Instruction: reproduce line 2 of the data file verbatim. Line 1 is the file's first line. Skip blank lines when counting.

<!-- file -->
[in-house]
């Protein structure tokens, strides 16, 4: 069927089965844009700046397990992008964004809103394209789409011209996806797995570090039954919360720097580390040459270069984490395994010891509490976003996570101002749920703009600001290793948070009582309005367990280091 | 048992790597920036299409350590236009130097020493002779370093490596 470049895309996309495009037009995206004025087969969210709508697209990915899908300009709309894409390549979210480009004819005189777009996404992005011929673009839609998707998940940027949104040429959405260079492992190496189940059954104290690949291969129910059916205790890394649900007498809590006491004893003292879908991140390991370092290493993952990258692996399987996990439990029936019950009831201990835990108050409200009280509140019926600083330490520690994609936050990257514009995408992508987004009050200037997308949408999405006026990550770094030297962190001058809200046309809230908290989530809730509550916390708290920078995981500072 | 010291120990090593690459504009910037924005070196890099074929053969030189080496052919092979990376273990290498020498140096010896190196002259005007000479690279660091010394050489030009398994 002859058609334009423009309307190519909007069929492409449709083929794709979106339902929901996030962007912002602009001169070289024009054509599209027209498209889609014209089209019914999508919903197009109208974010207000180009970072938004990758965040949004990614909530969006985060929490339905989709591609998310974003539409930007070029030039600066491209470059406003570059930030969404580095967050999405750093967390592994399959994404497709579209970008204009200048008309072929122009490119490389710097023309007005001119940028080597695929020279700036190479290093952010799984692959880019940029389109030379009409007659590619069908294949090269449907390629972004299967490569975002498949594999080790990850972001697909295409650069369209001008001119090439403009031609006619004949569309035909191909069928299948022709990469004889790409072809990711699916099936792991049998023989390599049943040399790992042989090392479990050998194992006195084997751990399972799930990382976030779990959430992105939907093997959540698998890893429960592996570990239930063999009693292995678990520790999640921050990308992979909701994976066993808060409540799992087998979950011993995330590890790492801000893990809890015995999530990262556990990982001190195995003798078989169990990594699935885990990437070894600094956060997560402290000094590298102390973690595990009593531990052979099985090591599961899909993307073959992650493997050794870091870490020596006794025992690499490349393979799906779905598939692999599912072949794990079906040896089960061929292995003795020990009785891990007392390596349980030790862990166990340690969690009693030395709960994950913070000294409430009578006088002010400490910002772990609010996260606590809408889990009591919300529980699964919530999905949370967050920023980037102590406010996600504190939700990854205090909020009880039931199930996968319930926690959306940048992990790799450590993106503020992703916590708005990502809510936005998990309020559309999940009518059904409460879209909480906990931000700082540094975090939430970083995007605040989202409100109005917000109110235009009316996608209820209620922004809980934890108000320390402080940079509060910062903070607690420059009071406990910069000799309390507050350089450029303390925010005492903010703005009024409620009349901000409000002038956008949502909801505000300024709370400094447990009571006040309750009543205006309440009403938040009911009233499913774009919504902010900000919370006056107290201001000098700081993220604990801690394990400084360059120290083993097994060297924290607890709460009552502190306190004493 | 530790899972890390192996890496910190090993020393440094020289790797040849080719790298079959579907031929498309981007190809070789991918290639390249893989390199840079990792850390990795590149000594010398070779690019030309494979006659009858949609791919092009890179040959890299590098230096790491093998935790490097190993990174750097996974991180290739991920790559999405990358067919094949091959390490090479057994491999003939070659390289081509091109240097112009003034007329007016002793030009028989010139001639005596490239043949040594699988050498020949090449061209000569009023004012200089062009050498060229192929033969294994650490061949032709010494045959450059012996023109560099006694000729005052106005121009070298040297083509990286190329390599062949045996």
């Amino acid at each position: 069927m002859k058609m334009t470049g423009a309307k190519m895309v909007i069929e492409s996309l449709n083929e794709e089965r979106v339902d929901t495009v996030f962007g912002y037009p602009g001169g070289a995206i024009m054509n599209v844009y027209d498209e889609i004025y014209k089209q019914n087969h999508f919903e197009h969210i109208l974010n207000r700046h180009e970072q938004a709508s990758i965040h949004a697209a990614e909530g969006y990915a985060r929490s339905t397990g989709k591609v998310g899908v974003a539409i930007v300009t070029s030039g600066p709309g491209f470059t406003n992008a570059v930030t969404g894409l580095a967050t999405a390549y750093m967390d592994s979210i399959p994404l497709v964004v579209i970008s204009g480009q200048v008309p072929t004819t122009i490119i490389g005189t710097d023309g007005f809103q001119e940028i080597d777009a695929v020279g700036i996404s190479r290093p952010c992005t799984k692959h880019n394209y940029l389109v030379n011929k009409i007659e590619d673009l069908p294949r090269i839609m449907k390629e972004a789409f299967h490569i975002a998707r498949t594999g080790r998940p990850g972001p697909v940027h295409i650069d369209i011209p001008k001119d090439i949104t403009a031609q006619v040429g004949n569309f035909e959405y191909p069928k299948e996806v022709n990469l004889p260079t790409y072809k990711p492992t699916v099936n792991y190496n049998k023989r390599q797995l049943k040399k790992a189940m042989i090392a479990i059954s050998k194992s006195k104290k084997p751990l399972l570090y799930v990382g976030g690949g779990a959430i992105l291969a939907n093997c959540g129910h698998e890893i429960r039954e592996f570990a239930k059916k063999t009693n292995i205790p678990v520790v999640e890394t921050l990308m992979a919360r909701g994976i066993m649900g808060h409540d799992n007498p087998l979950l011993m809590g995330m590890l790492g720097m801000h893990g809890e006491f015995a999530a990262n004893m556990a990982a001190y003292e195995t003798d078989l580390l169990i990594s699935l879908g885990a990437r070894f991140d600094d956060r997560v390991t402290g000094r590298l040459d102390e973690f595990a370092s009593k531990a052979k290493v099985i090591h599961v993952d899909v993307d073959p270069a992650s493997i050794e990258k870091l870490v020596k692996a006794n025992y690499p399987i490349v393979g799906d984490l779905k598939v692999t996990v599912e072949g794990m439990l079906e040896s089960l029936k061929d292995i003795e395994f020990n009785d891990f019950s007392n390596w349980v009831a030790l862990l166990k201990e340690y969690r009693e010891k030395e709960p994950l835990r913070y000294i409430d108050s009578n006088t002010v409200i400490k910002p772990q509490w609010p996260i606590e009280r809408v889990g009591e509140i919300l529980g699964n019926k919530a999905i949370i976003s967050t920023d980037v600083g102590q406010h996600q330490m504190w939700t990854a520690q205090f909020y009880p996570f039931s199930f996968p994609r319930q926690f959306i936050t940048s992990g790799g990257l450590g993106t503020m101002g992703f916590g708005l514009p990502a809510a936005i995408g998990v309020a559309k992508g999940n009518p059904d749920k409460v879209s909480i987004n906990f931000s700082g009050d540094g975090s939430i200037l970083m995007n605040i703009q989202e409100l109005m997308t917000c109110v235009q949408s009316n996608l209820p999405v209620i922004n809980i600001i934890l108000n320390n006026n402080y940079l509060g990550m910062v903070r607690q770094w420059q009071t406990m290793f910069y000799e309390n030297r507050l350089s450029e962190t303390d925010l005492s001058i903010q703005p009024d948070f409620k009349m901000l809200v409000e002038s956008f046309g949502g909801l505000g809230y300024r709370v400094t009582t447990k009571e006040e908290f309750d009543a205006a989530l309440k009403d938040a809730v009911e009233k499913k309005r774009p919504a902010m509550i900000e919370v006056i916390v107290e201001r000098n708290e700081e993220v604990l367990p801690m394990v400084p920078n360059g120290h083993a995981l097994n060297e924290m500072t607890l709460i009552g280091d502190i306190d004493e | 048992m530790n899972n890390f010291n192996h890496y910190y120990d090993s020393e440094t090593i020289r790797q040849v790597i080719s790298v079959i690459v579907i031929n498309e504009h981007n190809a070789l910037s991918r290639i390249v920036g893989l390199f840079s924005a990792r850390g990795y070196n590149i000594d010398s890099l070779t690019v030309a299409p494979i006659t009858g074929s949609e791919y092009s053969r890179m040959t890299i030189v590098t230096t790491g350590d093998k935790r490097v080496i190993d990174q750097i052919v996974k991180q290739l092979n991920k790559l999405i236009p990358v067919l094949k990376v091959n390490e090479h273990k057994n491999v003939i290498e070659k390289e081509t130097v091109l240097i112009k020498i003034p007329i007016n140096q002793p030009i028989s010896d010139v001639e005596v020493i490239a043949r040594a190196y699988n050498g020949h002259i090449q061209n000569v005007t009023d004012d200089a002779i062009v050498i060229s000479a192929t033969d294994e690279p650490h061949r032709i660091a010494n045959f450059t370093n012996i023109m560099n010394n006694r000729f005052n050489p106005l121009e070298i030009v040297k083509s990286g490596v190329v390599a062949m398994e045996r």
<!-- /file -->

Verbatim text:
């Protein structure tokens, strides 16, 4: 069927089965844009700046397990992008964004809103394209789409011209996806797995570090039954919360720097580390040459270069984490395994010891509490976003996570101002749920703009600001290793948070009582309005367990280091 | 048992790597920036299409350590236009130097020493002779370093490596 470049895309996309495009037009995206004025087969969210709508697209990915899908300009709309894409390549979210480009004819005189777009996404992005011929673009839609998707998940940027949104040429959405260079492992190496189940059954104290690949291969129910059916205790890394649900007498809590006491004893003292879908991140390991370092290493993952990258692996399987996990439990029936019950009831201990835990108050409200009280509140019926600083330490520690994609936050990257514009995408992508987004009050200037997308949408999405006026990550770094030297962190001058809200046309809230908290989530809730509550916390708290920078995981500072 | 010291120990090593690459504009910037924005070196890099074929053969030189080496052919092979990376273990290498020498140096010896190196002259005007000479690279660091010394050489030009398994 002859058609334009423009309307190519909007069929492409449709083929794709979106339902929901996030962007912002602009001169070289024009054509599209027209498209889609014209089209019914999508919903197009109208974010207000180009970072938004990758965040949004990614909530969006985060929490339905989709591609998310974003539409930007070029030039600066491209470059406003570059930030969404580095967050999405750093967390592994399959994404497709579209970008204009200048008309072929122009490119490389710097023309007005001119940028080597695929020279700036190479290093952010799984692959880019940029389109030379009409007659590619069908294949090269449907390629972004299967490569975002498949594999080790990850972001697909295409650069369209001008001119090439403009031609006619004949569309035909191909069928299948022709990469004889790409072809990711699916099936792991049998023989390599049943040399790992042989090392479990050998194992006195084997751990399972799930990382976030779990959430992105939907093997959540698998890893429960592996570990239930063999009693292995678990520790999640921050990308992979909701994976066993808060409540799992087998979950011993995330590890790492801000893990809890015995999530990262556990990982001190195995003798078989169990990594699935885990990437070894600094956060997560402290000094590298102390973690595990009593531990052979099985090591599961899909993307073959992650493997050794870091870490020596006794025992690499490349393979799906779905598939692999599912072949794990079906040896089960061929292995003795020990009785891990007392390596349980030790862990166990340690969690009693030395709960994950913070000294409430009578006088002010400490910002772990609010996260606590809408889990009591919300529980699964919530999905949370967050920023980037102590406010996600504190939700990854205090909020009880039931199930996968319930926690959306940048992990790799450590993106503020992703916590708005990502809510936005998990309020559309999940009518059904409460879209909480906990931000700082540094975090939430970083995007605040989202409100109005917000109110235009009316996608209820209620922004809980934890108000320390402080940079509060910062903070607690420059009071406990910069000799309390507050350089450029303390925010005492903010703005009024409620009349901000409000002038956008949502909801505000300024709370400094447990009571006040309750009543205006309440009403938040009911009233499913774009919504902010900000919370006056107290201001000098700081993220604990801690394990400084360059120290083993097994060297924290607890709460009552502190306190004493 | 530790899972890390192996890496910190090993020393440094020289790797040849080719790298079959579907031929498309981007190809070789991918290639390249893989390199840079990792850390990795590149000594010398070779690019030309494979006659009858949609791919092009890179040959890299590098230096790491093998935790490097190993990174750097996974991180290739991920790559999405990358067919094949091959390490090479057994491999003939070659390289081509091109240097112009003034007329007016002793030009028989010139001639005596490239043949040594699988050498020949090449061209000569009023004012200089062009050498060229192929033969294994650490061949032709010494045959450059012996023109560099006694000729005052106005121009070298040297083509990286190329390599062949045996």